By Leroy Douresseaux
Sep 11, 2008 - 18:33
|Thanks to barnesandnoble.com for the image.|
Rated “T+” for “Older Teen”
He woke up with his memory wiped. All he knows is the impulse to be in control, to be a criminal, and to kill. He is Zen, and he travels in the land of Amata, which has been enslaved by the invading country of Galay. Zen wants to unravel the mystery of what is inside him.
In Blank Slate, Vol. 1, several people are taken in by Zen’s dark charisma and murderous impulses. First, the bounty hunter Russo takes on the assignment of killing Zen, only to be mesmerized by Zen’s willingness to kill and kill again, but will it mean the end of Russo? Next, Rian, the lovely daughter of a Galayan general, and Maka, her bodyguard, are kidnapped by Zen, but is he really their enemy? Finally, Hakka is an unlicensed doctor from Galay, who works in a poor Amatan village, and his meeting with Zen will change his life forever.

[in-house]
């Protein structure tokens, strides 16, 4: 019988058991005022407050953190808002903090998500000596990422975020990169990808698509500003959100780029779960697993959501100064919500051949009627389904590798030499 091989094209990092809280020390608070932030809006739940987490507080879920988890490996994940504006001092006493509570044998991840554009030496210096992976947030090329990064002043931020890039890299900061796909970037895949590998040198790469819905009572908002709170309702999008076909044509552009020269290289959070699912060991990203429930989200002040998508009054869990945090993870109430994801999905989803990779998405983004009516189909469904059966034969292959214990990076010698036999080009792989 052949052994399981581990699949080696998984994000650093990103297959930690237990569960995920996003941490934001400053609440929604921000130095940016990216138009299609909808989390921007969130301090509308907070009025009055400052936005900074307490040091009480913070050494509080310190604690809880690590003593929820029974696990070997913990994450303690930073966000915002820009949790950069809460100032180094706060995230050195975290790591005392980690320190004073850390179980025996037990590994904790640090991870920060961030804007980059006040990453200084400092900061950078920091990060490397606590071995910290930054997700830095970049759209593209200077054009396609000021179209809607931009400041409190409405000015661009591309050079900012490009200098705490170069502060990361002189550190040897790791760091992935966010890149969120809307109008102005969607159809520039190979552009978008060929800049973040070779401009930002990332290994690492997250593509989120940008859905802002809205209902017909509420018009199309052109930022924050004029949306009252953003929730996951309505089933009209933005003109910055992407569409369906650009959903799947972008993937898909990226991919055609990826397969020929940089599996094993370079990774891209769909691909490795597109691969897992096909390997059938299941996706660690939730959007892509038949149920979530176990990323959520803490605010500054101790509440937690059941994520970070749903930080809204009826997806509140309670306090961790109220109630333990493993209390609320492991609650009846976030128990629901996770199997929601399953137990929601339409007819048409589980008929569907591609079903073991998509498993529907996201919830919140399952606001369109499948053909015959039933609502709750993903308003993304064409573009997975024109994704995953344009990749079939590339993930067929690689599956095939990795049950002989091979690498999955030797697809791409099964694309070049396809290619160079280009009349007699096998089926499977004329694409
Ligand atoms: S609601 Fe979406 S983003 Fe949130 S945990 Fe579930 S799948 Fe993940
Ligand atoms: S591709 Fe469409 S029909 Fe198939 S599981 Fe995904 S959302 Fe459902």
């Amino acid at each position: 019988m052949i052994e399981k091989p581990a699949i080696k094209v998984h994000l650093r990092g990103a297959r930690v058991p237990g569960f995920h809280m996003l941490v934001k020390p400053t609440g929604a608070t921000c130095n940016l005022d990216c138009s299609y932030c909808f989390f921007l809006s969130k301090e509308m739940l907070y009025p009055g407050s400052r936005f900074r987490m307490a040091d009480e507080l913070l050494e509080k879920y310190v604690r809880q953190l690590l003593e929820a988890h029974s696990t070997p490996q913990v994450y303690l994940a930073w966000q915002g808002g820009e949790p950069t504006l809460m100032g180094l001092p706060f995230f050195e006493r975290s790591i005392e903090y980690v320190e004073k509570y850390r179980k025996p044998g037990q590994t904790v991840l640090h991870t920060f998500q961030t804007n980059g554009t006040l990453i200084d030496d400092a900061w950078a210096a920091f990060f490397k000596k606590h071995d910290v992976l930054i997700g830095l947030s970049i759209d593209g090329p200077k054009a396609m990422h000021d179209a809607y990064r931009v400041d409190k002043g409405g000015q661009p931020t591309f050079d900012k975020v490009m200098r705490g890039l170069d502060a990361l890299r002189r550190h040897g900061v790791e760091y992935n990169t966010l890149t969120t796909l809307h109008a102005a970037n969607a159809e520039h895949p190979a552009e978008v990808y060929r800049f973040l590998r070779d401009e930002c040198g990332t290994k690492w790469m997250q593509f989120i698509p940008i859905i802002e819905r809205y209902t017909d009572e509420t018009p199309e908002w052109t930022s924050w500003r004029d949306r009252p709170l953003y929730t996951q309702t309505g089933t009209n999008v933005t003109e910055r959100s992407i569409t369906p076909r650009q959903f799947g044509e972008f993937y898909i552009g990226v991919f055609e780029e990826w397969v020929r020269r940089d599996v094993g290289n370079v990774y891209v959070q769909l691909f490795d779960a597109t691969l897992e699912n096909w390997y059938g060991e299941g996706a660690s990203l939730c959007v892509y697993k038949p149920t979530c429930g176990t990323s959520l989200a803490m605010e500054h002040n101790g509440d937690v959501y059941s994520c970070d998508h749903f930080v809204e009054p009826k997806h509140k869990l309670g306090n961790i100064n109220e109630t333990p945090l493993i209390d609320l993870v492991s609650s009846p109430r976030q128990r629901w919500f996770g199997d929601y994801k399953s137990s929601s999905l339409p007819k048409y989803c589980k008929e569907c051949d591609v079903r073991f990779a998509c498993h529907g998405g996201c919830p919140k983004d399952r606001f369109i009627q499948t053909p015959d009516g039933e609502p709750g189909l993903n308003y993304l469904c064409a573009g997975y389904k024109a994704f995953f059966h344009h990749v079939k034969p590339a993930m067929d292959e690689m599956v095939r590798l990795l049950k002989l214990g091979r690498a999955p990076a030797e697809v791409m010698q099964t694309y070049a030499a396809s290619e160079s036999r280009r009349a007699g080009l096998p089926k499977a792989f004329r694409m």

THE LOWDOWN: Manga-ka Aya Kanno (Soul Rescue, TOKYOPOP) draws pretty pictures. Her style is suited for sci-fi infused, violent action manga (like a Ghost in the Shell or Rose Hip Zero). There’s lots of shooting, blood splatters, and a mysterious, remorseless, too-cool character in Blank Slate. Disappointingly, Blank Slate is mostly empty, and there’s not much else I can say about it, except that it gets style points.
POSSIBLE AUDIENCE: Surprisingly, Blank Slate is published under the “Shojo Beat” imprint (and perhaps future volumes will reveal why), but this is more like a “Shonen Jump Advanced” title.